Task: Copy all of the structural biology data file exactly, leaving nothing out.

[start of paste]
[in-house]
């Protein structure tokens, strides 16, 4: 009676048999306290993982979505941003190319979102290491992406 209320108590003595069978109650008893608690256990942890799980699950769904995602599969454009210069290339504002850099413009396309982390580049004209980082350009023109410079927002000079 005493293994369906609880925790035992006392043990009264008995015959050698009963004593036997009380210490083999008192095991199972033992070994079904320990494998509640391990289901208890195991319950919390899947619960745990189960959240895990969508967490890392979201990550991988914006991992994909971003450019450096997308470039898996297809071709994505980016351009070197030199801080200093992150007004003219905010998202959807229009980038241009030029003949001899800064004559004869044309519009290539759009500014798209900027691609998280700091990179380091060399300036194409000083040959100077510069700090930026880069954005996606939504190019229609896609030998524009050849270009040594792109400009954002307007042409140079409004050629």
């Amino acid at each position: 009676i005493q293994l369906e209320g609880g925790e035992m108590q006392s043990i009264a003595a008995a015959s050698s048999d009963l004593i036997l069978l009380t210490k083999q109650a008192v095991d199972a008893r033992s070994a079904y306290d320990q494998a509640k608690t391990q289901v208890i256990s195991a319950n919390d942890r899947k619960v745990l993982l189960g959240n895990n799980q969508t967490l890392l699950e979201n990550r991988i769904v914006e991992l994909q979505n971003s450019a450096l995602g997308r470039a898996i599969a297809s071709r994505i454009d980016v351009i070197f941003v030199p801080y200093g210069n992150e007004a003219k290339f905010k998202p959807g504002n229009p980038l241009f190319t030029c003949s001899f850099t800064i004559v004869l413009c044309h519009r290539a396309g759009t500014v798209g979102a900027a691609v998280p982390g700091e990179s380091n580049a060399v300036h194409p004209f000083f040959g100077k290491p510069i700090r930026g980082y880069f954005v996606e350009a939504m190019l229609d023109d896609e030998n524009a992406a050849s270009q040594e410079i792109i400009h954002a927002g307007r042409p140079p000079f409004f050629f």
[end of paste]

[in-house]
């Protein structure tokens, strides 16, 4: 009676048999306290993982979505941003190319979102290491992406 209320108590003595069978109650008893608690256990942890799980699950769904995602599969454009210069290339504002850099413009396309982390580049004209980082350009023109410079927002000079 005493293994369906609880925790035992006392043990009264008995015959050698009963004593036997009380210490083999008192095991199972033992070994079904320990494998509640391990289901208890195991319950919390899947619960745990189960959240895990969508967490890392979201990550991988914006991992994909971003450019450096997308470039898996297809071709994505980016351009070197030199801080200093992150007004003219905010998202959807229009980038241009030029003949001899800064004559004869044309519009290539759009500014798209900027691609998280700091990179380091060399300036194409000083040959100077510069700090930026880069954005996606939504190019229609896609030998524009050849270009040594792109400009954002307007042409140079409004050629």
């Amino acid at each position: 009676i005493q293994l369906e209320g609880g925790e035992m108590q006392s043990i009264a003595a008995a015959s050698s048999d009963l004593i036997l069978l009380t210490k083999q109650a008192v095991d199972a008893r033992s070994a079904y306290d320990q494998a509640k608690t391990q289901v208890i256990s195991a319950n919390d942890r899947k619960v745990l993982l189960g959240n895990n799980q969508t967490l890392l699950e979201n990550r991988i769904v914006e991992l994909q979505n971003s450019a450096l995602g997308r470039a898996i599969a297809s071709r994505i454009d980016v351009i070197f941003v030199p801080y200093g210069n992150e007004a003219k290339f905010k998202p959807g504002n229009p980038l241009f190319t030029c003949s001899f850099t800064i004559v004869l413009c044309h519009r290539a396309g759009t500014v798209g979102a900027a691609v998280p982390g700091e990179s380091n580049a060399v300036h194409p004209f000083f040959g100077k290491p510069i700090r930026g980082y880069f954005v996606e350009a939504m190019l229609d023109d896609e030998n524009a992406a050849s270009q040594e410079i792109i400009h954002a927002g307007r042409p140079p000079f409004f050629f």